Researchers at MIT have developed a method by which they can control the growth process of nanowires and thereby control the composition, structure, and even their resulting properties.
The MIT research team, led by Silvija Gradečak, assistant professor of materials science and engineering, followed the usual method of growing nanoparticles by using “seed” particles (metal nanoparticles), but in their experiments the researchers closely controlled the amount of gases used in the growth process.
The results, which were published in the journal Nano Letters, demonstrated that by controlling the gases interacting with the seed particles, the researchers were able to control the width and composition of the resulting nanowires.
Gradečak's team used an electron microscope to observe the effects that the gases were having on the growth process, and then the researchers adjusted the amount of gases to get the characteristics they wanted in terms of both structure and composition.
While the research team restricted their seed particles to indium nitride and indium gallium nitride, they say that the process will work with a variety of different materials.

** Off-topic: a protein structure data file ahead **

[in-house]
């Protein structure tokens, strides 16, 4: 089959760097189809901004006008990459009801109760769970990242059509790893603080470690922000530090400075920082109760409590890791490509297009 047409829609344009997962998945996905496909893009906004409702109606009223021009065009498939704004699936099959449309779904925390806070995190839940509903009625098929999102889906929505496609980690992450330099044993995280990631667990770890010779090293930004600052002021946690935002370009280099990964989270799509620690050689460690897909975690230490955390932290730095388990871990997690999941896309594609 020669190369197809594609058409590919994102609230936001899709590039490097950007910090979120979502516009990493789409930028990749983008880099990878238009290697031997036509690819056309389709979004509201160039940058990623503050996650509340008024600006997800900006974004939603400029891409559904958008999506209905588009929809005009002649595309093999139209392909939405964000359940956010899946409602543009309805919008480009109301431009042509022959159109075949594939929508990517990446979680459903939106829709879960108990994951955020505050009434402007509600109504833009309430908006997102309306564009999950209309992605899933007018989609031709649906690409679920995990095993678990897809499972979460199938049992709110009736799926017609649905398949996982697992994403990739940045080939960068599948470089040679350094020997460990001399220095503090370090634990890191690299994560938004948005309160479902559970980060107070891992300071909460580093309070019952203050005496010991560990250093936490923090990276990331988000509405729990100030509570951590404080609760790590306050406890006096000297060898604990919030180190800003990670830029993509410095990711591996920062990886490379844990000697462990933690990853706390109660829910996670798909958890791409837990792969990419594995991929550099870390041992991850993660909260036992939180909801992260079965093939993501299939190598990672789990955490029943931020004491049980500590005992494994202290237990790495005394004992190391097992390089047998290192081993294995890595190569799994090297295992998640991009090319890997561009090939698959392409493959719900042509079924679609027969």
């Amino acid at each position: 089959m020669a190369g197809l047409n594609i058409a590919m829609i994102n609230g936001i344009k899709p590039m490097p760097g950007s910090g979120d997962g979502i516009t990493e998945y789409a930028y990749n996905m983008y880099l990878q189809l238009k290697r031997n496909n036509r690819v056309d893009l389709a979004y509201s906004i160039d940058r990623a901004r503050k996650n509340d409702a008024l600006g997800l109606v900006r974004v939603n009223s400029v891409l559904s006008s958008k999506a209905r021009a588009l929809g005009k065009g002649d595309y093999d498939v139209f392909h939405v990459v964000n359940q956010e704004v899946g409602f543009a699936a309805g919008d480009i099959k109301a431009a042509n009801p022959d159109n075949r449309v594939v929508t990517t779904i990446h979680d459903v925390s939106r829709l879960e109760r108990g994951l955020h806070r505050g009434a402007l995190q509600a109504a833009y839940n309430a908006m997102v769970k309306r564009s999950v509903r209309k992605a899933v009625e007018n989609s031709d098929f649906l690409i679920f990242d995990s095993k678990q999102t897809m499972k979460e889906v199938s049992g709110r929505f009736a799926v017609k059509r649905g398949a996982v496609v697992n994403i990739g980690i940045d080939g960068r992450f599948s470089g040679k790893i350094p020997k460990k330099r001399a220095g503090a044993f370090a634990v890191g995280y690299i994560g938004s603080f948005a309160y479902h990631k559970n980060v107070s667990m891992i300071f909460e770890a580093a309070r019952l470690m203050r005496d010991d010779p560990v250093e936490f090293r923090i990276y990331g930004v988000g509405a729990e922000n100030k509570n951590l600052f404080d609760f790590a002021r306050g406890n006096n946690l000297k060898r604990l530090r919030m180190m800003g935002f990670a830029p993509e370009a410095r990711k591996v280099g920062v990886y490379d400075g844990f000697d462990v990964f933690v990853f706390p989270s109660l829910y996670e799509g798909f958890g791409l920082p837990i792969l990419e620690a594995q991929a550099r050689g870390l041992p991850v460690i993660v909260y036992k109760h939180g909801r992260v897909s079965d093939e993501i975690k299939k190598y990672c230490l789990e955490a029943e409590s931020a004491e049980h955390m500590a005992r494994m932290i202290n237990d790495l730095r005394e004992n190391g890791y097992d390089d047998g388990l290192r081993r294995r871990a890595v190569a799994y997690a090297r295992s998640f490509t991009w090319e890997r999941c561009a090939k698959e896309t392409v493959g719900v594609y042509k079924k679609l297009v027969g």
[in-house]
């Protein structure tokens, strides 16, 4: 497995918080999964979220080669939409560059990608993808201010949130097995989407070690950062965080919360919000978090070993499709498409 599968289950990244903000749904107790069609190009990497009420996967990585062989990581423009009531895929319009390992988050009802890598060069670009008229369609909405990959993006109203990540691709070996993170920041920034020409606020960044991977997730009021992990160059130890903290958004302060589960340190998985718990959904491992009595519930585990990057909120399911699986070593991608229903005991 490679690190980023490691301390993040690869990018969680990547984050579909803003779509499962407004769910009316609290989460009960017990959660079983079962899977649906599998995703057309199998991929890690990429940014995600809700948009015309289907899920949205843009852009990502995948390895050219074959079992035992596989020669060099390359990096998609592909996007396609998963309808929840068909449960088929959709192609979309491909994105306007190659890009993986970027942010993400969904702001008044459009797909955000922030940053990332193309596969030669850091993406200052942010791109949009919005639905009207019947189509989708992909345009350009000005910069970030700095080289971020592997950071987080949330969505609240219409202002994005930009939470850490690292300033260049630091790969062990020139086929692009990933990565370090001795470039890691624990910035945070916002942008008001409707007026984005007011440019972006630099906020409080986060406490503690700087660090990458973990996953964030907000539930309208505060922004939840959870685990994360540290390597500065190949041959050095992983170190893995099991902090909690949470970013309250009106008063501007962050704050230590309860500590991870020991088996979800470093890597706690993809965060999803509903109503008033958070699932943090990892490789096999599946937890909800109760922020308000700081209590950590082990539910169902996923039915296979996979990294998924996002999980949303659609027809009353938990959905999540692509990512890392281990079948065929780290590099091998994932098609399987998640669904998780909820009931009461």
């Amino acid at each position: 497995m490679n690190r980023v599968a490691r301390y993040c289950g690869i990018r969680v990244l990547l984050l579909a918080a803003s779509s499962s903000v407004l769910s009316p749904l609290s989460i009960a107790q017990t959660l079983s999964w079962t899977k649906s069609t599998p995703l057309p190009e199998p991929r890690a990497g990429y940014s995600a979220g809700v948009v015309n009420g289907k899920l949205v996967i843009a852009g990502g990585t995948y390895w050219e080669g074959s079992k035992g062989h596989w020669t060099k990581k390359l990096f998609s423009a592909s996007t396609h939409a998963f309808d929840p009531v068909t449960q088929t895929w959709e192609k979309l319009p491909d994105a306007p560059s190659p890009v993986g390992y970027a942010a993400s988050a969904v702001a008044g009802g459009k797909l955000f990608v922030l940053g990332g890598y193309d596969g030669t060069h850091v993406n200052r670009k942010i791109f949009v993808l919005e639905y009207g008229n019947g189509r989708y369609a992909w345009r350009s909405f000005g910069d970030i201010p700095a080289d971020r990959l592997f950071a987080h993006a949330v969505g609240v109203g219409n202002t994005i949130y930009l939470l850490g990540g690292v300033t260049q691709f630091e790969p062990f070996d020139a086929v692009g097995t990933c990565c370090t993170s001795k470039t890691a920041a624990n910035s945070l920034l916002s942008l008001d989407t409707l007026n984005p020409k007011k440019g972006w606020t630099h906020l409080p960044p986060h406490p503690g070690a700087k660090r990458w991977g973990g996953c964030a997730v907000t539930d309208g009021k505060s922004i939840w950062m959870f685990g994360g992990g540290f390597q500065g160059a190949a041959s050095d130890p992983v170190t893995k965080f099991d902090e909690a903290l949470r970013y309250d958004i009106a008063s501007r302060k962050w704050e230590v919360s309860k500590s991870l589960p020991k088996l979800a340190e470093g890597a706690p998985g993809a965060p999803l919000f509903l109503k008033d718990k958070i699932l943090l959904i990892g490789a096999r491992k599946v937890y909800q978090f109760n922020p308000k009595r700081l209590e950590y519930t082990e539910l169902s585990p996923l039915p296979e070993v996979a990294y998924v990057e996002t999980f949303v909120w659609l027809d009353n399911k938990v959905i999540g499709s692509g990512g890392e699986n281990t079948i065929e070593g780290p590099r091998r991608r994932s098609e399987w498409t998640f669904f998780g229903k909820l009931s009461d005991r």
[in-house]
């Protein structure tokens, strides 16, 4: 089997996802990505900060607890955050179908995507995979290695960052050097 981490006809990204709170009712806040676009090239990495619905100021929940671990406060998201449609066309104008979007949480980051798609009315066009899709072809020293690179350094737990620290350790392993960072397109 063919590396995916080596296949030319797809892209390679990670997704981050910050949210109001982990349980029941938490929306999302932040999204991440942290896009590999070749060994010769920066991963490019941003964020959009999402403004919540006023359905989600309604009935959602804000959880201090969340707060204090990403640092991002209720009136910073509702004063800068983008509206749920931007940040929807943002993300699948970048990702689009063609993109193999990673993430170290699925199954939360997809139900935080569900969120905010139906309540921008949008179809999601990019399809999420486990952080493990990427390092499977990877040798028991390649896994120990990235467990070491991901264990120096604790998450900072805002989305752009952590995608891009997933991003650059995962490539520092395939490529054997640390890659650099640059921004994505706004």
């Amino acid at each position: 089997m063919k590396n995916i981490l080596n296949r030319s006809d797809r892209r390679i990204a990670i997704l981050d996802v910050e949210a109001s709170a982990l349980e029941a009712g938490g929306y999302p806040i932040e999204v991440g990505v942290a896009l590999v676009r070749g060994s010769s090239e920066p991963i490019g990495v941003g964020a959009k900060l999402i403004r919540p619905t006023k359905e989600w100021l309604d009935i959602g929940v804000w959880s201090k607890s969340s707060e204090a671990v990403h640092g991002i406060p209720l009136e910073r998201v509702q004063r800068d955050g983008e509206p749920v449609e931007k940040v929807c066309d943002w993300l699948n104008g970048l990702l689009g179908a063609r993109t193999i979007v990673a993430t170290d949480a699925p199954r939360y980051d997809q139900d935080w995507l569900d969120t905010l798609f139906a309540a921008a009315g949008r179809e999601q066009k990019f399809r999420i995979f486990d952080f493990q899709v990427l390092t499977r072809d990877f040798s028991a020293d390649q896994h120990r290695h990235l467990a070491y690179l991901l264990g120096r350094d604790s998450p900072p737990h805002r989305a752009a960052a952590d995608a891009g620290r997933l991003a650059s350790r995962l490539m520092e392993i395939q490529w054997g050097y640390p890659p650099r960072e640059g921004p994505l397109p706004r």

Naturally, the goal of controlling the size and composition of nanowires is to change their properties. If you could fine tune the exact properties you wanted in a nanowire, you could use it in applications for which they are best suited.
The application that seems to be at the top of the list for the nanowires created by the MIT team is LED light bulbs. In this case, the nanowires would be used as a substrate replacing the expensive sapphire or silicon carbide typically used. Not only could the nanowires be a less expensive substrate, but they could also prove to be more efficient, according to Gradečak.
The varying diameters and structures could also make the nanowires useful in thermoelectric devices, in which waste heat can be turned into electricity. By changing the structure and thickness of the nanowires along their length, it’s possible to make them good conductors of electricity but bad conductors of heat, a much-desired property for thermoelectric power systems.